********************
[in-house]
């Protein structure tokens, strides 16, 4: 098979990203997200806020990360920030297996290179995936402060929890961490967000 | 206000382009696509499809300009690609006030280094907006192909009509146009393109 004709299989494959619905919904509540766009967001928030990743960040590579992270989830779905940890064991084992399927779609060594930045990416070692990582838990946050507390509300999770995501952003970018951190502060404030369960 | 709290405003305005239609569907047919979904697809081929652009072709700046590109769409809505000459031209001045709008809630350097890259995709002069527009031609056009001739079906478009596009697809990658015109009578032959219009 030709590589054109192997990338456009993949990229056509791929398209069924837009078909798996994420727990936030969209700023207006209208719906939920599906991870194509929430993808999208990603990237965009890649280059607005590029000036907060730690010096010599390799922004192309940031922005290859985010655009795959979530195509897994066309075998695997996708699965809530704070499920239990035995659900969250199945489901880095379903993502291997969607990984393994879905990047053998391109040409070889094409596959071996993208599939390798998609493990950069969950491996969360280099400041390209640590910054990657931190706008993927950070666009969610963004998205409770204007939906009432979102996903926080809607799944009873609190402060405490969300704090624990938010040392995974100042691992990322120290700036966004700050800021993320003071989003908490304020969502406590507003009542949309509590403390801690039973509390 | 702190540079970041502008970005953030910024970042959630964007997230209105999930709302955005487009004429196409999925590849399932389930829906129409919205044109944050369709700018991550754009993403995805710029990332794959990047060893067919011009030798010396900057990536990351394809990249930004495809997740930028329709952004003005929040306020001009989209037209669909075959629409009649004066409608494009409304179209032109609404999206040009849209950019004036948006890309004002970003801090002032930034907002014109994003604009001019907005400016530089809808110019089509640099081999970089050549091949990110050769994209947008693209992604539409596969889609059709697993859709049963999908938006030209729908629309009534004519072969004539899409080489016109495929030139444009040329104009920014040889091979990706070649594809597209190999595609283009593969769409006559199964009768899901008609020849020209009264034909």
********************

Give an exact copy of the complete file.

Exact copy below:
[in-house]
């Protein structure tokens, strides 16, 4: 098979990203997200806020990360920030297996290179995936402060929890961490967000 | 206000382009696509499809300009690609006030280094907006192909009509146009393109 004709299989494959619905919904509540766009967001928030990743960040590579992270989830779905940890064991084992399927779609060594930045990416070692990582838990946050507390509300999770995501952003970018951190502060404030369960 | 709290405003305005239609569907047919979904697809081929652009072709700046590109769409809505000459031209001045709008809630350097890259995709002069527009031609056009001739079906478009596009697809990658015109009578032959219009 030709590589054109192997990338456009993949990229056509791929398209069924837009078909798996994420727990936030969209700023207006209208719906939920599906991870194509929430993808999208990603990237965009890649280059607005590029000036907060730690010096010599390799922004192309940031922005290859985010655009795959979530195509897994066309075998695997996708699965809530704070499920239990035995659900969250199945489901880095379903993502291997969607990984393994879905990047053998391109040409070889094409596959071996993208599939390798998609493990950069969950491996969360280099400041390209640590910054990657931190706008993927950070666009969610963004998205409770204007939906009432979102996903926080809607799944009873609190402060405490969300704090624990938010040392995974100042691992990322120290700036966004700050800021993320003071989003908490304020969502406590507003009542949309509590403390801690039973509390 | 702190540079970041502008970005953030910024970042959630964007997230209105999930709302955005487009004429196409999925590849399932389930829906129409919205044109944050369709700018991550754009993403995805710029990332794959990047060893067919011009030798010396900057990536990351394809990249930004495809997740930028329709952004003005929040306020001009989209037209669909075959629409009649004066409608494009409304179209032109609404999206040009849209950019004036948006890309004002970003801090002032930034907002014109994003604009001019907005400016530089809808110019089509640099081999970089050549091949990110050769994209947008693209992604539409596969889609059709697993859709049963999908938006030209729908629309009534004519072969004539899409080489016109495929030139444009040329104009920014040889091979990706070649594809597209190999595609283009593969769409006559199964009768899901008609020849020209009264034909």